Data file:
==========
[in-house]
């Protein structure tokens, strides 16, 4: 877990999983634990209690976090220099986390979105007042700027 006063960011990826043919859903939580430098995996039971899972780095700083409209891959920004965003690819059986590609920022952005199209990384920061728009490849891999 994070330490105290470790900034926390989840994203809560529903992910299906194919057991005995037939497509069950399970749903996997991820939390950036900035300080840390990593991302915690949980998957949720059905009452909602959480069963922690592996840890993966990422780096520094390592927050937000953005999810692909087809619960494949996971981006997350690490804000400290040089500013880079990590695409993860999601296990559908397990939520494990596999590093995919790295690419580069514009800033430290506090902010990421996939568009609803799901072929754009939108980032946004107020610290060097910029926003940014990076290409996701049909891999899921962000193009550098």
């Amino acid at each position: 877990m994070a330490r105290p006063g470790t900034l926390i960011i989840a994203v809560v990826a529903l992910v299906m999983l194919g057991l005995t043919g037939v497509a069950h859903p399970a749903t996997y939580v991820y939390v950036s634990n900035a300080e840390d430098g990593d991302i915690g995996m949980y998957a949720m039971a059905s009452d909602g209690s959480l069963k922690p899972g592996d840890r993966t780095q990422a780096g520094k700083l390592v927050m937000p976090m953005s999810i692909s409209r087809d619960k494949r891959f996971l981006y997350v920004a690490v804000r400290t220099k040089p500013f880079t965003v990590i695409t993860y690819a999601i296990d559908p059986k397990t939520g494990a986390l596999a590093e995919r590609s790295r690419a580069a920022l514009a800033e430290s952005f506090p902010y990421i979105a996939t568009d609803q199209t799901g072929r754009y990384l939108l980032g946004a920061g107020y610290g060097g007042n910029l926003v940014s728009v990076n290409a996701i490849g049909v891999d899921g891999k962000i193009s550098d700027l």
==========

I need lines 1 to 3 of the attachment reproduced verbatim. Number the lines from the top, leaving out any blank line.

[in-house]
């Protein structure tokens, strides 16, 4: 877990999983634990209690976090220099986390979105007042700027 006063960011990826043919859903939580430098995996039971899972780095700083409209891959920004965003690819059986590609920022952005199209990384920061728009490849891999 994070330490105290470790900034926390989840994203809560529903992910299906194919057991005995037939497509069950399970749903996997991820939390950036900035300080840390990593991302915690949980998957949720059905009452909602959480069963922690592996840890993966990422780096520094390592927050937000953005999810692909087809619960494949996971981006997350690490804000400290040089500013880079990590695409993860999601296990559908397990939520494990596999590093995919790295690419580069514009800033430290506090902010990421996939568009609803799901072929754009939108980032946004107020610290060097910029926003940014990076290409996701049909891999899921962000193009550098």
């Amino acid at each position: 877990m994070a330490r105290p006063g470790t900034l926390i960011i989840a994203v809560v990826a529903l992910v299906m999983l194919g057991l005995t043919g037939v497509a069950h859903p399970a749903t996997y939580v991820y939390v950036s634990n900035a300080e840390d430098g990593d991302i915690g995996m949980y998957a949720m039971a059905s009452d909602g209690s959480l069963k922690p899972g592996d840890r993966t780095q990422a780096g520094k700083l390592v927050m937000p976090m953005s999810i692909s409209r087809d619960k494949r891959f996971l981006y997350v920004a690490v804000r400290t220099k040089p500013f880079t965003v990590i695409t993860y690819a999601i296990d559908p059986k397990t939520g494990a986390l596999a590093e995919r590609s790295r690419a580069a920022l514009a800033e430290s952005f506090p902010y990421i979105a996939t568009d609803q199209t799901g072929r754009y990384l939108l980032g946004a920061g107020y610290g060097g007042n910029l926003v940014s728009v990076n290409a996701i490849g049909v891999d899921g891999k962000i193009s550098d700027l």